I’m excited about Winter Solstice. It’s the shortest day and longest night. I’m ready for more sunshine and light.
So says one side of me. Another side of me corrects me. “Ahem. The day and night are not longer or shorter. You’re speaking of periods of sunlight.”
Yeah, whatever. You understand what I mean. Do you need to be such a meaning Nazi?
To which that half replies, “Nazi? Really? Do you really believe that’s an apt expression? You read what Thomas Weaver wrote on North of Andover, didn’t you?”
“Yes, yes,” several halves say, while another half of me says, “Oh, give us a break. Must you be so damn literal all the feckin’ time?”
Meanwhile, another half of me is still on the original topic. They say with a sigh, “Don’t you love these long, dark nights? Doesn’t it feel cozy under the winter stars, quieter, and stiller?”
“Yes, I agree,” says my second half. “I can hear myself think then.”
I began recognizing that, once again, all my halves – I have at least three, or maybe four (they can hide in plain sight without warning) – are not in complete alignment. I like longer days of sunshine because they provide me more light to do things. I can make lists of things of what’s to be accomplished without factoring in bad driving conditions associated with the short winter days, and the early darkness. I dislike saying, “Well, it’s three forty-five. The sun will be setting in less than an hour.” And I dislike getting up, looking out the window, and saying, “Seven thirty. The sun should be rising soon.”
And, I feel the lack of sunshine in my soul and body during these short days. I do walk in the winter, and soak in whatever sunshine comes available. It frequently doesn’t feel like enough.
I like getting up at six in the morning and having sunshine streaming in the windows. I like going out at nine in the evening in time to catch the sunset’s beginning.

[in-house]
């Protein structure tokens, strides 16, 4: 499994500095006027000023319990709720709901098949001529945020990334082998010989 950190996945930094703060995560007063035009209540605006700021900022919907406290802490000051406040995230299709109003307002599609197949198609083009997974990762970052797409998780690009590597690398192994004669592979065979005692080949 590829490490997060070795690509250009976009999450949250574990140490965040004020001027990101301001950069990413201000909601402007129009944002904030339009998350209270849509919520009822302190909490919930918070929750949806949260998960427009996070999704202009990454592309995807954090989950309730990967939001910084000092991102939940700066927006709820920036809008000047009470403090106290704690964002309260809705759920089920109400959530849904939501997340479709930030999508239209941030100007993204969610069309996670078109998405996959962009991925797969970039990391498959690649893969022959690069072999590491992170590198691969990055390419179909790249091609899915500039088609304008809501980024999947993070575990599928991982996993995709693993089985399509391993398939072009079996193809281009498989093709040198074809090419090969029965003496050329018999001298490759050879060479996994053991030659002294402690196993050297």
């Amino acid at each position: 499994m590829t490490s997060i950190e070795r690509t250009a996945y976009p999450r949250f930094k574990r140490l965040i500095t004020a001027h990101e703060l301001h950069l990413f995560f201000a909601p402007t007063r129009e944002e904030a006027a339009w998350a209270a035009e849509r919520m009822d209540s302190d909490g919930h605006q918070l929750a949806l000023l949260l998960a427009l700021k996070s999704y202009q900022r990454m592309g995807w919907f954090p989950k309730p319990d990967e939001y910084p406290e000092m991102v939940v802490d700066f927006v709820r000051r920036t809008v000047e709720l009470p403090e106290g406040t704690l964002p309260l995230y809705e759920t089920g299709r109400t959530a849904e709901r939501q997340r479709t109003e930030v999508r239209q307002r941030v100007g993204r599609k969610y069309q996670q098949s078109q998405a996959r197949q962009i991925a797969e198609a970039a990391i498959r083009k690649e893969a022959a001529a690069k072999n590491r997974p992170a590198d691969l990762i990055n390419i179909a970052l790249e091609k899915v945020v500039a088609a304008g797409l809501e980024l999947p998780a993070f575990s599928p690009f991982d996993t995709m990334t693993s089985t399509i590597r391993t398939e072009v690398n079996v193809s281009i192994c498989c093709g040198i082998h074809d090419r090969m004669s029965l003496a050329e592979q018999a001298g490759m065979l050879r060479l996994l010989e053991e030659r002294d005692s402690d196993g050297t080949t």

But winter and its long days do have a soothing effect on me. The holidays are the exception, but they’re human creations. Without the holidays, I feel like winter and the long hours of darkness provide me with an environment that helps me recuperate from the rest of the year. Like the earth, I’m resting, and preparing to grow again.
Of course, weather and the circumstances accompanying seasons are the chunky ingredients that throw tastes into different directions. The heat of the summer can be endured, but then a drought becomes extended, wildfires begin, and smoke pollutes the air. Winter’s cold is refreshing, but then the wind blows, and the ground freezes, and you walk carefully, lest a fall claims you.
I recognize the problem. There’s just no satisfying me and all of my halves. I suffer this same dichotomy with other life facets. It’s probably because I have too many halves. Like, I want to eat healthier, but damn, some of that food is just too damn tasty to turn down. Yes, I’ll have another piece of pie, please. Yes, make it al a carte! Pizza? Don’t mind if I do. Yes, let’s have a beer with that!
Then, one of the other halves speak up. “Ahem. Need I remind you that you had to loosen your belt today? Have you seen your profile? You look like Alfred Hitchcock.”
That half is strict, principled, and patient — and critical. It’s the frugal, intelligent half. It’s the half that says, “A car is transportation. It does not need to go two hundred miles an hour. Even one hundred miles per hour is more than sufficient. There are far more important qualities to a car than its top speed.”
It’s the half that reads labels and eschews food choices based on fat, sugar, and salt levels, or the principles of the company selling the food. This is the half of me that always returns shopping carts to the cart corral, and doesn’t even complain about others who didn’t put their cart away.
They don’t hesitate to complain to me, however. “Moderation, Michael. Mindful eating, Michael. Patience, Michael. Think of your health, Michael.”
Another half of me often rises to my first half’s defense when the third half is chiding me for my choices. “Leave him alone,” he’ll say. “Michael’s worked hard all of his life, and listened to you most of the time. He deserves to relax, cut loose, and over-indulge.”
“Yeah,” the first half says. “Thank you.”
That’s when it goes well. Other days, it’s like a clowder of cats fighting over the same patch of catnip. We aim for detente. All the halves are quiet now. I think they’re napping, except for this half, which is drinking coffee and writing, and another half, who is singing “Clocks.”
Time to write like crazy, at least one more time.